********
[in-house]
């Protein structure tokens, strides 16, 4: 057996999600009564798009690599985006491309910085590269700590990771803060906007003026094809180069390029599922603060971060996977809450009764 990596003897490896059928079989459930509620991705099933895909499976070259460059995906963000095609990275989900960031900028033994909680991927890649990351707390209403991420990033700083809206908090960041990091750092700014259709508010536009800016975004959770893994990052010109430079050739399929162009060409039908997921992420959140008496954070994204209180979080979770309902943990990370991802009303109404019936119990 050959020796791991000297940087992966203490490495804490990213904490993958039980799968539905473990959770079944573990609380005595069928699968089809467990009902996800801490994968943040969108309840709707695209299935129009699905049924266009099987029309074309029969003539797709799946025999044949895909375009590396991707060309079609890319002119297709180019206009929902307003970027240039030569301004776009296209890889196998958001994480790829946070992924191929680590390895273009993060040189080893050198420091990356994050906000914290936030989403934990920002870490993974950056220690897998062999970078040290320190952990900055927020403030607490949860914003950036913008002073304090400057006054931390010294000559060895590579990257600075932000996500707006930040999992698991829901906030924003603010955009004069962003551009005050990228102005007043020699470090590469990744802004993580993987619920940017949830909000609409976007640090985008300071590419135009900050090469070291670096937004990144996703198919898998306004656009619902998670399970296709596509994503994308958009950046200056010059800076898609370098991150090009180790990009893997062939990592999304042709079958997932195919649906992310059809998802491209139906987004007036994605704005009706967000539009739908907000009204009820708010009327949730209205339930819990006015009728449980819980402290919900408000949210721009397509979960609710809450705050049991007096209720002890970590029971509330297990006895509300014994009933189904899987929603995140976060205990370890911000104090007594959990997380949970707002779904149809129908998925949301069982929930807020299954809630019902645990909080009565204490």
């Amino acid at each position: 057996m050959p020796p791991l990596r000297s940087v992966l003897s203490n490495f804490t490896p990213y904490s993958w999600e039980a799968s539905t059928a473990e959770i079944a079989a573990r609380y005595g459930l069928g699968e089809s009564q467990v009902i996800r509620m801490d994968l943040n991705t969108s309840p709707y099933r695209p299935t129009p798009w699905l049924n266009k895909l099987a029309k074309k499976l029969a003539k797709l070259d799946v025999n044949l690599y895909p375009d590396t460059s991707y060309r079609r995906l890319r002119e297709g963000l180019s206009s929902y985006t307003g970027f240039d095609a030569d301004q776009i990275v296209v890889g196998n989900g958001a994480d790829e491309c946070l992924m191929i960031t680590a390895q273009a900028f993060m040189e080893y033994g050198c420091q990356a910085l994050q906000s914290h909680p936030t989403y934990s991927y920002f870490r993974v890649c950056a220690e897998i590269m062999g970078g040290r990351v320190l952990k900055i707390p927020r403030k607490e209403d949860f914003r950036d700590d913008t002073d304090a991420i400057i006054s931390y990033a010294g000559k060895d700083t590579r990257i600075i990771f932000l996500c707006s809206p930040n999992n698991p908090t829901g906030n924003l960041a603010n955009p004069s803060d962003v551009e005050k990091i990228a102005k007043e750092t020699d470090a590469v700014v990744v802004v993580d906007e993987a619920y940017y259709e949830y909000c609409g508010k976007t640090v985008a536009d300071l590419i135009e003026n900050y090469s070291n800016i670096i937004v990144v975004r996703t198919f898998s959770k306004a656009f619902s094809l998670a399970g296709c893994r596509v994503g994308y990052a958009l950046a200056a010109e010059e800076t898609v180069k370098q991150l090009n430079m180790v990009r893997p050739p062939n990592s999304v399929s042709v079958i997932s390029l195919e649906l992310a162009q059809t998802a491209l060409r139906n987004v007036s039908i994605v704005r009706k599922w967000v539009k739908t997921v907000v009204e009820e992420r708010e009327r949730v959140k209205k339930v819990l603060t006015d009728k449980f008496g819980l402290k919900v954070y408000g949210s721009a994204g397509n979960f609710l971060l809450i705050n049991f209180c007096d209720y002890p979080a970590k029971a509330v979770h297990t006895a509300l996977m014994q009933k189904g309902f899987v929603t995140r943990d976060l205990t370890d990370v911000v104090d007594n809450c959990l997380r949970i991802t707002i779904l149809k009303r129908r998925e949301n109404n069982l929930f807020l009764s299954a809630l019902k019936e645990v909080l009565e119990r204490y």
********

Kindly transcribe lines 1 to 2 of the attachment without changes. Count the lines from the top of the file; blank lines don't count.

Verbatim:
[in-house]
């Protein structure tokens, strides 16, 4: 057996999600009564798009690599985006491309910085590269700590990771803060906007003026094809180069390029599922603060971060996977809450009764 990596003897490896059928079989459930509620991705099933895909499976070259460059995906963000095609990275989900960031900028033994909680991927890649990351707390209403991420990033700083809206908090960041990091750092700014259709508010536009800016975004959770893994990052010109430079050739399929162009060409039908997921992420959140008496954070994204209180979080979770309902943990990370991802009303109404019936119990 050959020796791991000297940087992966203490490495804490990213904490993958039980799968539905473990959770079944573990609380005595069928699968089809467990009902996800801490994968943040969108309840709707695209299935129009699905049924266009099987029309074309029969003539797709799946025999044949895909375009590396991707060309079609890319002119297709180019206009929902307003970027240039030569301004776009296209890889196998958001994480790829946070992924191929680590390895273009993060040189080893050198420091990356994050906000914290936030989403934990920002870490993974950056220690897998062999970078040290320190952990900055927020403030607490949860914003950036913008002073304090400057006054931390010294000559060895590579990257600075932000996500707006930040999992698991829901906030924003603010955009004069962003551009005050990228102005007043020699470090590469990744802004993580993987619920940017949830909000609409976007640090985008300071590419135009900050090469070291670096937004990144996703198919898998306004656009619902998670399970296709596509994503994308958009950046200056010059800076898609370098991150090009180790990009893997062939990592999304042709079958997932195919649906992310059809998802491209139906987004007036994605704005009706967000539009739908907000009204009820708010009327949730209205339930819990006015009728449980819980402290919900408000949210721009397509979960609710809450705050049991007096209720002890970590029971509330297990006895509300014994009933189904899987929603995140976060205990370890911000104090007594959990997380949970707002779904149809129908998925949301069982929930807020299954809630019902645990909080009565204490």